The Stationers' Company
The City of London Livery Company for the Communications and Content Industries


19 MAY 2021

A report on the Livery Committee Event on Clubland's Hidden Treasures on 21 April 2021

On 21 April the Livery Committee were delighted to welcome members and their guests via Zoom to hear the Reverend Sam Aldred talk on Clubland's Hidden Treasures  Clubland’s during which he explored the incredible collection of art and artefacts inside Britain’s (and in one case the USA's) most exclusive clubs.

Freeman Richard Gilpin has reported on the event and a full version of his report will appear in Stationers' News but here is a taster and you can watch the talk by clicking on the image below.  Richard writes:

The Reverend  Sam explained that the evening’s talk would be based on material from his own book Clubland’s Hidden Treasures, published in 2020 and that he would sraw on five case studies  the first of which was The Beefsteak Club.

In its initial incarnation The Beefsteak Club was known as the Sublime Society of Beefsteaks, and was  founded in 1735. It took as its motto: 'Beef and Liberty'. The current club was founded in 1876 and has preserved, as a tangible link to this earlier foundation, the gridiron (an iron rack on which the steaks were cooked over coals) which belonged to the Sublime Society's eminent founder, the scene painter George Lambert. This is the club’s greatest treasure.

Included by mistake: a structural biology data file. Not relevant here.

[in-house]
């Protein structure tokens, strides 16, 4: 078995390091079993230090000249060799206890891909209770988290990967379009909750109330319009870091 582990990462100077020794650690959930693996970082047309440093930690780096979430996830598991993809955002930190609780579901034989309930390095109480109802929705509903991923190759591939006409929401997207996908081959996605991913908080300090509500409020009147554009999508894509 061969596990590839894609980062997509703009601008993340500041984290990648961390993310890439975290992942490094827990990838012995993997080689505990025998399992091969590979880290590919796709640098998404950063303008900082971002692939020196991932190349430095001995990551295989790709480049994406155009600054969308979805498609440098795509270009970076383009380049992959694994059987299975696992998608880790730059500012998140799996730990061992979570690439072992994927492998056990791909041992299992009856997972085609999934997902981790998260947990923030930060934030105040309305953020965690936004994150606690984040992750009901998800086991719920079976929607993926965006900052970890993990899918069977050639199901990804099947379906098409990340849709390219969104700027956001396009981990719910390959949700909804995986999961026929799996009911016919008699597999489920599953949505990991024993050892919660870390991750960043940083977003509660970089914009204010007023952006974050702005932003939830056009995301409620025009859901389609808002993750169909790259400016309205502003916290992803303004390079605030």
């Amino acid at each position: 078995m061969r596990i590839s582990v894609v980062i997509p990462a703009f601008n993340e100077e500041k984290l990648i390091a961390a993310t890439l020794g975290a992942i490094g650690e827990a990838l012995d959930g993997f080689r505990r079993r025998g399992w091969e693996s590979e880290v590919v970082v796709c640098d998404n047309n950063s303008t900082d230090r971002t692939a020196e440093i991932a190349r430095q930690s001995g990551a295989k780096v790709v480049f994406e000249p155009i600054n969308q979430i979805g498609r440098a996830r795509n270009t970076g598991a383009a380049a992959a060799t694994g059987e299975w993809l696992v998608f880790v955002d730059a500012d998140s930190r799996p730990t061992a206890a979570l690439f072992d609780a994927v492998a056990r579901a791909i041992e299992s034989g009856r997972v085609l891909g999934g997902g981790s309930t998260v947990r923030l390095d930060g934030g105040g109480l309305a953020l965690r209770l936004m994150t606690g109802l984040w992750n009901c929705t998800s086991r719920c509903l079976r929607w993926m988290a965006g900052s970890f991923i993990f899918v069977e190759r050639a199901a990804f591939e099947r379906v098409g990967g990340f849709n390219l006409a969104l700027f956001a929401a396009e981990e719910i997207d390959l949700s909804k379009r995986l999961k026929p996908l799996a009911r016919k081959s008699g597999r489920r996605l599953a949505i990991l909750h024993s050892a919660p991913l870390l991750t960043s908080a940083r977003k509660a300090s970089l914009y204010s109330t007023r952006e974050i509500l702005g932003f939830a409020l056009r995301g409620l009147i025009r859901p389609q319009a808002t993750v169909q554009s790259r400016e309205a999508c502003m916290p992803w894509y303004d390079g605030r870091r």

The Rev Sam then took his audience across the Atlantic for his next club, the Tavern Club of Boston, founded in 1884. Early in its life the club bought a performing bear cub ... soon to be sold back to the circus! Over the years, and in its memory many bear-themed items were amassed. Despite this, the club’s treasure is a (now cracked) Arts and Crafts punchbowl.

The Rev Sam’s third club was White’s.  Its unique treasure is its Betting Book.  Members would bet on anything and everything, often for extremely high stakes. Some bets were frivolous and some were arguably immoral.  All went into the Betting Book. As time went by the culture changed and the wagers stagnated, but the Book lived on.

The Savage Club – sometimes regarded as a fortress of Bohemian London – was the next on the Rev Sam’s tour. Currently a somewhat incongruous resident at the National Liberal Club. One of The Savage's  more remarkable members being the grotesque and eccentric actor E J Odell .  The chair on which he used to sit at the bar – and glower at those who might wish to displace him – now carries a plaque in his memory. This is the most treasured possession of the club.

The Athenaeum Club was the Rev Sam’s final choice.  Its unique treasure  is its cloth-bound Question Book, which contains many sometimes challenging and frequently esoteric questions – with more than a few answers. In recent years the Question Book has been superseded by the Internet and is no longer in use.